Wykoff wastewater plant bids come
In over budget, further delays project
Tuesday, September 17, 2013 3:39 AM
Wykoff's city council received some disheartening news during its September meeting Monday, Sept. 9, as WHKS engineer Kevin Graves reported that the lowest bid of two that was received for the proposed wastewater treatment plant project had come in over budget at $2.25 million.
The city's budget for the project stands at $1.63 million and that meant that the city would have to make adjustments to its project calendar. The project was originally to have started this summer and completed sometime within the next year, but funding difficulties have impeded progress.
The council could have applied for extensions on its existing funding, but after much discussion chose instead to reject the bids it had received and reapply for funding.
"We've talked about the bids, and they're significantly over the estimated cost for the plant," said Graves. "I had a list of research items to go over with the Joseph Company about ways to cut costs, things they identified to be eliminated or changed. I've got a breakdown of original costs in the bid, and one of the items is to eliminate the emergency generator for the plant. We'd need the USDA (United States Department of Agriculture) and MPCA's (Minnesota Pollution Control Agency) approval before we do that. We've looked at additional funding sources through the Public Facilities Authority (PFA). The main grant is the point source implementation grant (PSIG), and its purpose is for a receiving phosphorus limit in the plant, but unfortunately, this particular project doesn't qualify for state funding grants."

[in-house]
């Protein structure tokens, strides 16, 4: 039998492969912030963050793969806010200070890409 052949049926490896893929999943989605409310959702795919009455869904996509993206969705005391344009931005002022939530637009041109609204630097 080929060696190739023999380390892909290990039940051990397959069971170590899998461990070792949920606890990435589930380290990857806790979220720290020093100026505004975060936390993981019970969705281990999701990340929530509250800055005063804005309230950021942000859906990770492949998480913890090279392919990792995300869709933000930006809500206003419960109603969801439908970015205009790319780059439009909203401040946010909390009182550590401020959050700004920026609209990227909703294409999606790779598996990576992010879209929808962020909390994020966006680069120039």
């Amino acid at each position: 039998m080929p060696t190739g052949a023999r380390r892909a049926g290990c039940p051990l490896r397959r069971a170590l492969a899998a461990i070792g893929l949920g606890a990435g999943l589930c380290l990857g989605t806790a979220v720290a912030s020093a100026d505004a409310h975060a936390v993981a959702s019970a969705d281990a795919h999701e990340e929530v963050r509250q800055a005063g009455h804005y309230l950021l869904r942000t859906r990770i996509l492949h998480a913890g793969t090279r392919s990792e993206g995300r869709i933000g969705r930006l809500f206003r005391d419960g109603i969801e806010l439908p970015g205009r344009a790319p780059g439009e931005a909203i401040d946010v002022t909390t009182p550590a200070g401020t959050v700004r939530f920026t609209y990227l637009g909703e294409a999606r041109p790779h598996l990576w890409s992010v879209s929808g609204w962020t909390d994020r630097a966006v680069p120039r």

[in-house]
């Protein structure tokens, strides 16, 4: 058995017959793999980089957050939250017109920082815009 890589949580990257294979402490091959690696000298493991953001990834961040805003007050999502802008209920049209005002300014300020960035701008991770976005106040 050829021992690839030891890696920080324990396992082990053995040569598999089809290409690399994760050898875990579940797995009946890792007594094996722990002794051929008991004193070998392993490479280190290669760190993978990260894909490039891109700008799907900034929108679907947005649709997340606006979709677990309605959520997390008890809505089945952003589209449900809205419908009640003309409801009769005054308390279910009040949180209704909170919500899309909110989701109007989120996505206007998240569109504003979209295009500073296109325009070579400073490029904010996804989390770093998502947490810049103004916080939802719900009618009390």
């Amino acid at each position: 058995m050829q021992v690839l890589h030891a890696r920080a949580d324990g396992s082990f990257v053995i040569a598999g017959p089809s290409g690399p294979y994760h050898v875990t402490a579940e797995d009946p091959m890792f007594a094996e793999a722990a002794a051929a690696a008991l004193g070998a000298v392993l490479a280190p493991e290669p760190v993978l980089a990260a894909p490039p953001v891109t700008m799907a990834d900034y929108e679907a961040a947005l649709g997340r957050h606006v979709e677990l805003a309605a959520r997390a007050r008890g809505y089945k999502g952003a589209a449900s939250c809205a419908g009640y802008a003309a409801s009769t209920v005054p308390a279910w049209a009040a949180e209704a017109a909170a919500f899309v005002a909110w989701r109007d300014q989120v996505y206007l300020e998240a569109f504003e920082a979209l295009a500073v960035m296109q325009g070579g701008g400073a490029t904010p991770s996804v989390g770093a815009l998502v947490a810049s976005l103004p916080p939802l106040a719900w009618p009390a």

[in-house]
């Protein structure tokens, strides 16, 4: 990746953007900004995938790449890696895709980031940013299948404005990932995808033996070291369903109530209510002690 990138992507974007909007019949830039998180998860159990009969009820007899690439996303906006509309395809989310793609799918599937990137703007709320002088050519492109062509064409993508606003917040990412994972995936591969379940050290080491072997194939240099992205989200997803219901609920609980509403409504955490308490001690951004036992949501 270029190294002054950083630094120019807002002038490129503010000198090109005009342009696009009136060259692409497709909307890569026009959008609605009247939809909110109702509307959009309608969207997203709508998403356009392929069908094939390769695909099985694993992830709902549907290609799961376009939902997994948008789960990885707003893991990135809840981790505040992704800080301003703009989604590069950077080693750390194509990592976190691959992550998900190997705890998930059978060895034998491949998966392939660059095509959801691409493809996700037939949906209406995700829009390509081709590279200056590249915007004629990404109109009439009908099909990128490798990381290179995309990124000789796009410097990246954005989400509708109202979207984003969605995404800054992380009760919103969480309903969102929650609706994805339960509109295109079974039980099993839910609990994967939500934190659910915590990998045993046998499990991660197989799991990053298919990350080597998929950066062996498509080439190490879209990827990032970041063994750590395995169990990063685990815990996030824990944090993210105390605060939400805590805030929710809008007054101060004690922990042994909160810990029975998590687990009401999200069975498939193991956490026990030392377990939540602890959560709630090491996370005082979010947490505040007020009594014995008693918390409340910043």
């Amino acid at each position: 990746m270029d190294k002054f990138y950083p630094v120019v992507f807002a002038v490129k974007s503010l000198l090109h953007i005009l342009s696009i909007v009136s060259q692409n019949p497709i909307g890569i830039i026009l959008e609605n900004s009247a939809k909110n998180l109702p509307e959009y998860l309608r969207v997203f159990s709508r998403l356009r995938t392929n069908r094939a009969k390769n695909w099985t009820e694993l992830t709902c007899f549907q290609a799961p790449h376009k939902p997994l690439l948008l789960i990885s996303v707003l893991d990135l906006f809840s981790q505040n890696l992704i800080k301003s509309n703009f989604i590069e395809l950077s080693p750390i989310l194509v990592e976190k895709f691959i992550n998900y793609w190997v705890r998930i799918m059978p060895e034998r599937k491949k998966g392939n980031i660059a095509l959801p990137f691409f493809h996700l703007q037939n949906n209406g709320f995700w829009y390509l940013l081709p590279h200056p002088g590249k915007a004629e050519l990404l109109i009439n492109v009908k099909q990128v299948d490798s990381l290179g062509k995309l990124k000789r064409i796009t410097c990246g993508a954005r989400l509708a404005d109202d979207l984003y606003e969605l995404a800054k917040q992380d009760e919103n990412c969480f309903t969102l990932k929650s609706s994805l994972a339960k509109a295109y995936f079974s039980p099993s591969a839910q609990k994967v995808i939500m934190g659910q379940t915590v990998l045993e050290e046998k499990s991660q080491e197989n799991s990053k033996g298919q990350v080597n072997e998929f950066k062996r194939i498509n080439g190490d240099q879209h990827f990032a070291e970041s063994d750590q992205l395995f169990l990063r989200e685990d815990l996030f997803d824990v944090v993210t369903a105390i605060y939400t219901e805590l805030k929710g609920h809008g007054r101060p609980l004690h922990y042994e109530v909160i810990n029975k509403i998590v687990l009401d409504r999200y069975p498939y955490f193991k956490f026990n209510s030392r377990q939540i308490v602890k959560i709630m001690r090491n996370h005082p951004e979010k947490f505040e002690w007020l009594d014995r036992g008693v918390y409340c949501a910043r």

Currently, Wykoff has a small cities grant and a loan to pay for the proposed wastewater plant, but with setbacks presented at the meeting, Graves said "the Wykoff project doesn't score very high on the state's project list for this year. We did do some digging to see what's available, and the other discussions we had were with Rural Development and the Small Cities Development Grant Program (SCDGP). The main issue is the Small Cities timeline - we asked if there can be an extension, and there can be one up to 12 months, but it's only 12 months and no more...it has to be used by the end of 2014."
Graves pointed out that the project's price tag, at more than 20 percent of the original cost of $1.15 million, would require that the city reapply for funding through Rural Development, a program of the USDA, to "readjust for alternatives. The Department of Employment and Economic Development (DEED) is concerned with the time frame Rural Development allows and questions whether 12 months would be more efficient or if it's just better to reapply to restart the clock for 30 months."
Michelle Vrieze, of DEED and SCDGP, and Laurie Balata, of the USDA and Rural Development, were on hand to explain why the city's project would be set back by yet another year and to offer financing options. Balata noted that the application process for USDA funding through Rural Development "is not daunting...just time-consuming because you're basically updating all the paperwork." Furthermore, according to Balata, the city has to have a loan before a grant amount from SCDGP can be determined, and Rural Development is at the end of its fiscal year, awaiting funding from the Legislature.